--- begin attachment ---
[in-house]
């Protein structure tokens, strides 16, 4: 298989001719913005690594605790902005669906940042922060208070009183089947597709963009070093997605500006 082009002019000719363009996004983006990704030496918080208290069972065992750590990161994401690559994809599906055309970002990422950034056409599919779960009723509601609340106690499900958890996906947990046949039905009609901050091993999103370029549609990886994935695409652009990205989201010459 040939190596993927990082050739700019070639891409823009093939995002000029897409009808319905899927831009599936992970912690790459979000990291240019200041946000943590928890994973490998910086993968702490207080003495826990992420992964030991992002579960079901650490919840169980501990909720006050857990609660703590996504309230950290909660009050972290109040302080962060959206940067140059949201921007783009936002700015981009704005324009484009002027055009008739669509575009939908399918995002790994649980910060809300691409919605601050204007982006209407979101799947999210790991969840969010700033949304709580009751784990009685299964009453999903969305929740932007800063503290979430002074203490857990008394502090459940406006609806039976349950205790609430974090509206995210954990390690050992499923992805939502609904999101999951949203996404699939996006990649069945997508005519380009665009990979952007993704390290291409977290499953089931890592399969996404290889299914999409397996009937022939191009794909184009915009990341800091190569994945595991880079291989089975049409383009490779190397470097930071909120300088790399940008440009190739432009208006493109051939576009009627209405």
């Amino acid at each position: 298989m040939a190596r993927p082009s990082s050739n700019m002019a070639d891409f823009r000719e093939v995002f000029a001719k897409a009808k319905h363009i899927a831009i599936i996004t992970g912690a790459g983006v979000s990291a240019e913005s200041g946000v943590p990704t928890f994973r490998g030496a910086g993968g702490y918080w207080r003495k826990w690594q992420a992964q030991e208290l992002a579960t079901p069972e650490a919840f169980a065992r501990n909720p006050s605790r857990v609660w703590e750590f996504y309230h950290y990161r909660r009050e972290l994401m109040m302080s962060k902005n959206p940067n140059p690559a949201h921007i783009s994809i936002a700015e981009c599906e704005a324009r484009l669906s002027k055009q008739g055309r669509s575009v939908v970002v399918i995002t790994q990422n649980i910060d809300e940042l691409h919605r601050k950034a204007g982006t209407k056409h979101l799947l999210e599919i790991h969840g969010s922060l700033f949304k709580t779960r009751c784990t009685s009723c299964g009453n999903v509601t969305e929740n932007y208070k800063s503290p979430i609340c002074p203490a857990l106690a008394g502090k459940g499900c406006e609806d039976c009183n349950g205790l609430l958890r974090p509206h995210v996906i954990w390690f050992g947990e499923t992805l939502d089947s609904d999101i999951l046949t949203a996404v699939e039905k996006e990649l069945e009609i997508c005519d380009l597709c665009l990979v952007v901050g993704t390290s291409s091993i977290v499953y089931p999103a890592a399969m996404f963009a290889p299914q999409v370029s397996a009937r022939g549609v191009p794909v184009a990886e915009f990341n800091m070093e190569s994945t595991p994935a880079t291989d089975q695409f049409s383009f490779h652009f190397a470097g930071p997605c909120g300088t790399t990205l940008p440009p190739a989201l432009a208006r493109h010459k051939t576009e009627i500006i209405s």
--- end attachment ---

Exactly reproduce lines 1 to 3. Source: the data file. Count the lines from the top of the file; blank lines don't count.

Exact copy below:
[in-house]
């Protein structure tokens, strides 16, 4: 298989001719913005690594605790902005669906940042922060208070009183089947597709963009070093997605500006 082009002019000719363009996004983006990704030496918080208290069972065992750590990161994401690559994809599906055309970002990422950034056409599919779960009723509601609340106690499900958890996906947990046949039905009609901050091993999103370029549609990886994935695409652009990205989201010459 040939190596993927990082050739700019070639891409823009093939995002000029897409009808319905899927831009599936992970912690790459979000990291240019200041946000943590928890994973490998910086993968702490207080003495826990992420992964030991992002579960079901650490919840169980501990909720006050857990609660703590996504309230950290909660009050972290109040302080962060959206940067140059949201921007783009936002700015981009704005324009484009002027055009008739669509575009939908399918995002790994649980910060809300691409919605601050204007982006209407979101799947999210790991969840969010700033949304709580009751784990009685299964009453999903969305929740932007800063503290979430002074203490857990008394502090459940406006609806039976349950205790609430974090509206995210954990390690050992499923992805939502609904999101999951949203996404699939996006990649069945997508005519380009665009990979952007993704390290291409977290499953089931890592399969996404290889299914999409397996009937022939191009794909184009915009990341800091190569994945595991880079291989089975049409383009490779190397470097930071909120300088790399940008440009190739432009208006493109051939576009009627209405």
């Amino acid at each position: 298989m040939a190596r993927p082009s990082s050739n700019m002019a070639d891409f823009r000719e093939v995002f000029a001719k897409a009808k319905h363009i899927a831009i599936i996004t992970g912690a790459g983006v979000s990291a240019e913005s200041g946000v943590p990704t928890f994973r490998g030496a910086g993968g702490y918080w207080r003495k826990w690594q992420a992964q030991e208290l992002a579960t079901p069972e650490a919840f169980a065992r501990n909720p006050s605790r857990v609660w703590e750590f996504y309230h950290y990161r909660r009050e972290l994401m109040m302080s962060k902005n959206p940067n140059p690559a949201h921007i783009s994809i936002a700015e981009c599906e704005a324009r484009l669906s002027k055009q008739g055309r669509s575009v939908v970002v399918i995002t790994q990422n649980i910060d809300e940042l691409h919605r601050k950034a204007g982006t209407k056409h979101l799947l999210e599919i790991h969840g969010s922060l700033f949304k709580t779960r009751c784990t009685s009723c299964g009453n999903v509601t969305e929740n932007y208070k800063s503290p979430i609340c002074p203490a857990l106690a008394g502090k459940g499900c406006e609806d039976c009183n349950g205790l609430l958890r974090p509206h995210v996906i954990w390690f050992g947990e499923t992805l939502d089947s609904d999101i999951l046949t949203a996404v699939e039905k996006e990649l069945e009609i997508c005519d380009l597709c665009l990979v952007v901050g993704t390290s291409s091993i977290v499953y089931p999103a890592a399969m996404f963009a290889p299914q999409v370029s397996a009937r022939g549609v191009p794909v184009a990886e915009f990341n800091m070093e190569s994945t595991p994935a880079t291989d089975q695409f049409s383009f490779h652009f190397a470097g930071p997605c909120g300088t790399t990205l940008p440009p190739a989201l432009a208006r493109h010459k051939t576009e009627i500006i209405s």